A rarely-seen sea serpent was discovered on June 1, 2015 on a beach on the western end of Santa Catalina Island.
The dead oarfish measures 17 feet! Is this death linked to the high seismicity measured in the area these days?
A rarely-seen oarfish or sea serpent was discovered Monday on a beach on the western end of Santa Catalina Island, off Sandy Beach.
It is still unknown why the fish died and ended up near the beach. Oarfish live in depths of 700 to 3,000 feet, and are capable of growing up to 50 feet long.
The giant oarfish was donated to several organizations for scientific research.
Is the sea serpent a sign of an impending earthquake? Or the result of the enhanced seismic activity presently going on along the US West coast?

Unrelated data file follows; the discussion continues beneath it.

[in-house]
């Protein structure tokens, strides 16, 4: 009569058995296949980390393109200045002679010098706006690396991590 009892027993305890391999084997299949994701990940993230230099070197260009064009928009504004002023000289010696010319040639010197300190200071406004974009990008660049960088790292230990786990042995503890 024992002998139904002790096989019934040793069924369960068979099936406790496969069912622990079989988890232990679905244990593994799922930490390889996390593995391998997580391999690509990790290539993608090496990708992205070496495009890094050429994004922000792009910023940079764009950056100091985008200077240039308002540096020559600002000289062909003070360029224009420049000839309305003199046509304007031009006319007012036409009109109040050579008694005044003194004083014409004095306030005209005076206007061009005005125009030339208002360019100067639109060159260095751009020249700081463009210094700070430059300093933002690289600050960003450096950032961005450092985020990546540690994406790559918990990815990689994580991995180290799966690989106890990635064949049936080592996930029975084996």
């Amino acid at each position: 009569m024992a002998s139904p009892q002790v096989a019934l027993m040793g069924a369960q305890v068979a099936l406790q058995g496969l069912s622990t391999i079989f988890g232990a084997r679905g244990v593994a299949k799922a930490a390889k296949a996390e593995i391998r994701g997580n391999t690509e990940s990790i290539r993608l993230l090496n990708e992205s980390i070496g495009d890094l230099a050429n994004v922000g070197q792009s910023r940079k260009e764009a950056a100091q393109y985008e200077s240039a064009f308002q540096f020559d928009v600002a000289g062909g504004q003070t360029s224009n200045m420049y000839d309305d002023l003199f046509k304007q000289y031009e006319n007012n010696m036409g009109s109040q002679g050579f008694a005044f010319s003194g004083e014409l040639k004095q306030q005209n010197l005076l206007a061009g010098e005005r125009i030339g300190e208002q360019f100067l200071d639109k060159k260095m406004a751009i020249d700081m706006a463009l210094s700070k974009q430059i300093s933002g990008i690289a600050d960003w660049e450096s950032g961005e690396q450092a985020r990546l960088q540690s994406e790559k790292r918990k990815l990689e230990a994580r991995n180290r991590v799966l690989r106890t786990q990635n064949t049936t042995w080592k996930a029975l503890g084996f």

Shortly before the 2011 Tohoku earthquake and tsunami struck Japan, about 20 oarfish stranded themselves on beaches in the area.
Morover, the oarfish is known in Japan as ryugu no tsukai or the messenger from the sea god’s palace.
Dozens of the deep-sea denizens were discovered by Japanese fishermen around the time a powerful 8.8-magnitude earthquake struck Chile in March 2010.
Deep-sea fish living near the sea bottom are more sensitive to the movements of active faults than those near the surface of the sea.
So do you think this oarfish stranding is linked to the increasing seismic activity recorded on the West coast of the USA?